Cdr Essay, Research Paper
Recordable Compact Disk (CD-R) is a blank CD with the ability to be recorded onto. The unit that is used to write data to these blank CD s is called a CD Writer or Burner. This unit is not unlike a normal CD drive, the difference being that it has two lasers one invisible, one visible. The invisible, is used for writing data onto the surface of the blank CD. The visible, is for reading information off the CD. The unit itself is currently for use in a computer system only, and therefor must be installed like a normal CD drive. The two CD drives then run coherently to copy data from one cd to another.
CDR was introduced around 5 years ago, but really only became affordable over the last two years. This has increased its popularity to an extent where its use has started to spark issues relating to the reproduction of copyrighted material. This has started to have a negative economical effect on the music industry. I will address the issue of piracy later in this report. CDs have become a cost effective industry standard when it comes to storing data.
Some terms that you will encounter throughout this report are:
· CD-ROM Compact Disk Read Only Memory, (non recordable CD)
· CDR Recordable Compact Disk
· Floppy disk a square 3 + inch disk, with a capacity of 1.4mb
· Cartridge A high capacity form of storage, slightly larger than a floppy disk
· Byte – The way that data is measured
· MB megabyte, (1,000 bytes)
· Gig gigabyte, (1,000mb)
· Piracy The illegal reproduction of copyrighted material.
Factors influencing the development of CDR
CDs have become the standard for all forms of media, be it audio, visual or multimedia. Until recently, there has been no economically viable way to create your own CD s at home. So the first CD Writers were introduced, made by Panasonic, costing over $900. Like most things, an increase in demand caused the recommended retail price to drop to the point where they are almost as low as $400. With this decline in price, CD Writers have become more affordable. The acknowledged intent is that people will use it for personal use, mainly to backup data, but this is not always the case, as the ease at which someone can copy a CD and sell it for their own profit has become a major issue. The act of reproducing copyrighted material is commonly known as Piracy.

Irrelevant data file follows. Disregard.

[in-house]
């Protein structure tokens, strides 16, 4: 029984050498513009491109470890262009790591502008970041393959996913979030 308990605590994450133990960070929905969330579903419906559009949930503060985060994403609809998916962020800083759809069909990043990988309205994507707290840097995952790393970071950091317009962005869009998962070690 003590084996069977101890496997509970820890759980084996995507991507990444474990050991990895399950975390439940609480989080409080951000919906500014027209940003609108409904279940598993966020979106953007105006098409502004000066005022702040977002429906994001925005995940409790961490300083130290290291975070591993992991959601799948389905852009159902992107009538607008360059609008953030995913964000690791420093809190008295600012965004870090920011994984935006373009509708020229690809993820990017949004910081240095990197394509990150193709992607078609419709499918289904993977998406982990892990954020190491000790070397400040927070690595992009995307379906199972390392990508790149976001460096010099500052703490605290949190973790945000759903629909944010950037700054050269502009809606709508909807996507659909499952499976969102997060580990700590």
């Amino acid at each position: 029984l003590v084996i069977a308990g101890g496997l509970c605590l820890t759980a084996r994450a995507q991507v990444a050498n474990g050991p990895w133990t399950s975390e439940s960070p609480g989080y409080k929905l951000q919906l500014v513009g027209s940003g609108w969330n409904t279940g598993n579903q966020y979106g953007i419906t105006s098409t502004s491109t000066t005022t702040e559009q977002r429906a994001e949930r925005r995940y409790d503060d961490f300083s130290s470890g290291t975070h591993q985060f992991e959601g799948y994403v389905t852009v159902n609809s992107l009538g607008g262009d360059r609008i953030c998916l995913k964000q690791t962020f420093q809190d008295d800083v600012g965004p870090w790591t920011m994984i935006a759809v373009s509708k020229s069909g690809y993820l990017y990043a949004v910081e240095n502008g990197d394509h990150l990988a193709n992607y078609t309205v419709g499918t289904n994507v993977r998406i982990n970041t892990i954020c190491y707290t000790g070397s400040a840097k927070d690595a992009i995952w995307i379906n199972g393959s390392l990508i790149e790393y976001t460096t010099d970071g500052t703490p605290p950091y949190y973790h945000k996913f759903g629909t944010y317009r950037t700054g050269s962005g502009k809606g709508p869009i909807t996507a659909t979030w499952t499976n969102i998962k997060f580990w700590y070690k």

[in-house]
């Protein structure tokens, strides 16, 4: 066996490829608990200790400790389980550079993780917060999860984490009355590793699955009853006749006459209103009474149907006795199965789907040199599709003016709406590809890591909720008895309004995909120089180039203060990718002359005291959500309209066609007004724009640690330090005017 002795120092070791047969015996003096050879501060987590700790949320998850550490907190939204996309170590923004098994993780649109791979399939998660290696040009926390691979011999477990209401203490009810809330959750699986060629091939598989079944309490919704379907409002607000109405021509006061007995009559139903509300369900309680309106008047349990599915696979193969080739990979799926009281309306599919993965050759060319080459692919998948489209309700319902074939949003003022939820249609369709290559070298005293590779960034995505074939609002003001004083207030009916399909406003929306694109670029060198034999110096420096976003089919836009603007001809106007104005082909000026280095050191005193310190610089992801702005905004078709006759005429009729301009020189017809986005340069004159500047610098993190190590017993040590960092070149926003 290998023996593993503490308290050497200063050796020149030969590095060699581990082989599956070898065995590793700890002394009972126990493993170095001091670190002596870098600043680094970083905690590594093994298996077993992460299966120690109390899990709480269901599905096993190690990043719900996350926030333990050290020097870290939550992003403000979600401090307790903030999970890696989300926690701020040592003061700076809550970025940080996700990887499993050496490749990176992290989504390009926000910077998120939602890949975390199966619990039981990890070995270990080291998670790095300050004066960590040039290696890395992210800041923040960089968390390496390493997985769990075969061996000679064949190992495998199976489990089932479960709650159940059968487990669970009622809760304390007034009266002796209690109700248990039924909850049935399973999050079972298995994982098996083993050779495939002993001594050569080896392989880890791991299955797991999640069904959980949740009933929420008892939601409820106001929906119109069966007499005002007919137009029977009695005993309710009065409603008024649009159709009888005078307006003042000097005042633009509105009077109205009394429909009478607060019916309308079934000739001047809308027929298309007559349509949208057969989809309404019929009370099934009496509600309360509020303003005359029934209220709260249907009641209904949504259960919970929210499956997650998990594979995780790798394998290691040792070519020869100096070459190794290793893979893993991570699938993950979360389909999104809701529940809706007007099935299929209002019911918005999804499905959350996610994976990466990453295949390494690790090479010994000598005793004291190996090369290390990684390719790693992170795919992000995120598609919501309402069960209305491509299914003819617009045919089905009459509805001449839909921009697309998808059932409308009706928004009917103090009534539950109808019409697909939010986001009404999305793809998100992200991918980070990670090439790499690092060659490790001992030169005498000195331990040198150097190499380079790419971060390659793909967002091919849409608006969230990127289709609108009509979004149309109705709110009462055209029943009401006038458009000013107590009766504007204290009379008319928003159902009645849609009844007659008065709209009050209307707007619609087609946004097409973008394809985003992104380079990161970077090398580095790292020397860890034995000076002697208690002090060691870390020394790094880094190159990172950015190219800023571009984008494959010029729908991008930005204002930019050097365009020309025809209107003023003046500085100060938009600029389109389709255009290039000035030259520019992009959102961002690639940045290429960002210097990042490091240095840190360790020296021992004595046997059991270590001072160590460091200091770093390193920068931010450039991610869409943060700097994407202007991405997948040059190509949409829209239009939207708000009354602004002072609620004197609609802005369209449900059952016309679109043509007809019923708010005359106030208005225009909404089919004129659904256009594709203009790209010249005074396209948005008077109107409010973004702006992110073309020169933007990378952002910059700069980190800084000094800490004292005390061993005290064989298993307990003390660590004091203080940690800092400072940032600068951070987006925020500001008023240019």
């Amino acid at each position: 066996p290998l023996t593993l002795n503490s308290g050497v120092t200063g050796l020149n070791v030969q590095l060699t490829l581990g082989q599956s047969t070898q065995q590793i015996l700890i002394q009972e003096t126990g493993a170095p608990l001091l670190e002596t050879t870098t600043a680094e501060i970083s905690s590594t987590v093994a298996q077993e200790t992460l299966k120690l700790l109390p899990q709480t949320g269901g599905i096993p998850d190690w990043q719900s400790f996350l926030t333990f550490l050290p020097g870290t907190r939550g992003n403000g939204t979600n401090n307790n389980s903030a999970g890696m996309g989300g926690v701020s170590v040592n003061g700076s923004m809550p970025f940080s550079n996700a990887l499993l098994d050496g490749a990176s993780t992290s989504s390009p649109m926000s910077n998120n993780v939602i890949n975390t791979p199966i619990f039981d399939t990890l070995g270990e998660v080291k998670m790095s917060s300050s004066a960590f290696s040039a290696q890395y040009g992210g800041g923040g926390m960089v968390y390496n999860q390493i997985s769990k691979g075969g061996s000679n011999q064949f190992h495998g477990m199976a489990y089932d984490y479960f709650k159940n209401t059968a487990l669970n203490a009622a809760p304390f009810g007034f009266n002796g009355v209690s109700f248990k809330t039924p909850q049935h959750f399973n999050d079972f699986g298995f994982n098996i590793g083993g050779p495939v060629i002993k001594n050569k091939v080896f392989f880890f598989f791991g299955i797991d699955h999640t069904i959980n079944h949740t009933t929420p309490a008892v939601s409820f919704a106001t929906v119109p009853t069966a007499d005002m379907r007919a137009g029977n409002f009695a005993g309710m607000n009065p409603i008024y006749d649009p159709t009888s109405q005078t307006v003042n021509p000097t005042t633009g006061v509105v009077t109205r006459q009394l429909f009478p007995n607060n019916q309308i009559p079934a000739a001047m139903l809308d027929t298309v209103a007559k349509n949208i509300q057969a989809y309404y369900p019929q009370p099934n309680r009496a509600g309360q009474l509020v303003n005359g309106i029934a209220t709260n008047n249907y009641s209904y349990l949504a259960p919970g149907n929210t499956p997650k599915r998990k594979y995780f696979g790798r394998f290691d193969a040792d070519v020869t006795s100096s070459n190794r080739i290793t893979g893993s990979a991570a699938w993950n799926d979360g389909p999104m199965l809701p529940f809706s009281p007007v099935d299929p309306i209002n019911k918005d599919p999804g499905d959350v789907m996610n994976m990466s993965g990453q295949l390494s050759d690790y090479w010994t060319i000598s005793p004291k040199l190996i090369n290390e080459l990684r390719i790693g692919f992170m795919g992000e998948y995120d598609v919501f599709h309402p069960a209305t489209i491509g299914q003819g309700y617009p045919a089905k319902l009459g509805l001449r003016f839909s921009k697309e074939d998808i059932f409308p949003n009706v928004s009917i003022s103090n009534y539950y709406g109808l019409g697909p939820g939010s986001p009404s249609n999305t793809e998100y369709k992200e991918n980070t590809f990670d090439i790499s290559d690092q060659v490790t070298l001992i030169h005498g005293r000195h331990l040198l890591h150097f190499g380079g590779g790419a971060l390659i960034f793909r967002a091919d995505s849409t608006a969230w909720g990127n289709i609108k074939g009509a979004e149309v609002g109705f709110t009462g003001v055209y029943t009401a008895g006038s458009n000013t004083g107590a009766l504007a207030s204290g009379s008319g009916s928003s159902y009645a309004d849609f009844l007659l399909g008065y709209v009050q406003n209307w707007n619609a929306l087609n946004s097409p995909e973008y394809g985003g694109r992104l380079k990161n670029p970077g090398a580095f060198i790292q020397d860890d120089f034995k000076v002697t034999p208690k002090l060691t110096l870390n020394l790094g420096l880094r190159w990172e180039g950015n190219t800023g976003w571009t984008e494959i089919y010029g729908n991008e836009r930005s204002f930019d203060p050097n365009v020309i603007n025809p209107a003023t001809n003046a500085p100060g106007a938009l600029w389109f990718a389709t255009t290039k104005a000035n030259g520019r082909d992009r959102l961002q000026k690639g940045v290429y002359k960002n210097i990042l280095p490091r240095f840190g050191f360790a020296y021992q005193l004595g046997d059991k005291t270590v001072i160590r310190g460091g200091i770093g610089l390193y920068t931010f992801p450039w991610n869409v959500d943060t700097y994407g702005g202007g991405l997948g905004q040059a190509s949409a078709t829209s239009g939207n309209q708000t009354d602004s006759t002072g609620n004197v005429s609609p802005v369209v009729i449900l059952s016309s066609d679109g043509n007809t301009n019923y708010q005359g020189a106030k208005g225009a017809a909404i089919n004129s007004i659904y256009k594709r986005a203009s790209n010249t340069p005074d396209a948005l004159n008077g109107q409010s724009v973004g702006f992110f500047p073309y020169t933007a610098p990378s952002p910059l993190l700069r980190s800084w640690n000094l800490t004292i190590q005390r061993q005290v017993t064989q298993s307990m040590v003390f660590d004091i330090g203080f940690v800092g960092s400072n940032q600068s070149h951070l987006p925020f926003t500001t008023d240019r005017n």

Piracy is widespread, economically effecting record companies and producers alike. The laws in relation to copying CDs are not specific at all. In America a blank CD has a $10 levy incorporated into the price, this money goes toward record companies and producers, and entitles people to copy CDs for their own personal use. In Australia however, there is no levy so no such rule applies. In the manual of the Philips CDR 870 Compact Disk Recorder it reads: Important. It is a criminal offence under applicable copyright laws, to make unauthorised copies of copyrighted material, including computer programs, films, broadcasts and sound recordings. This equipment should not be used for such purposes. However on the opposite page it says: Subject to certain legal constraints on copying, you can make your own CDs. This illustrates that the laws are not precise. One thing is sure though, piracy of copyrighted CDs of any kind be it audio or data, does effect the owners of the copyrighted material and therefor is at least morally wrong.
Benefits and costs of the system.
The following compares the current storage media s.
Media Type Equipment Required Cost Storage Type Capacity Cost Shelf Life
CDR CD Burner $400 – $700 Recordable CD 650mb $3 – $10 Long
Zip Zip Drive $250 – $400 Zip Cartridge 100mb $30 Medium
Jaz Jaz Drive $600 – $800 Jaz Cartridge 1gig $100 Medium
Tape Tape Drive $650 – $900 Tape 4 8gig $100 Medium
Floppy 3 + inch disk drive $20 – $30 3 + inch floppy disk 1.44mb $2 Short
As this table shows, the economic benefits of CDR are obvious. Low cost and high capacity. When it comes to sociological benefits, you can not put a price on the ability to freely read and write up to 650mb of data on one storage media, that has a longer shelf life than any other. The only cost to society is that you can not write onto a CDR without a CD Writer. For a group at work it is costly if you try to install a CD Writer into every computer. For the individual, CDR allows the backing up of data and creation of personal CD s. Floppy disks are still the standard in Re-Writable storage, but as the speed and cost of CD Writers improves further CD s with become the industry standard.
The impact of CDR on society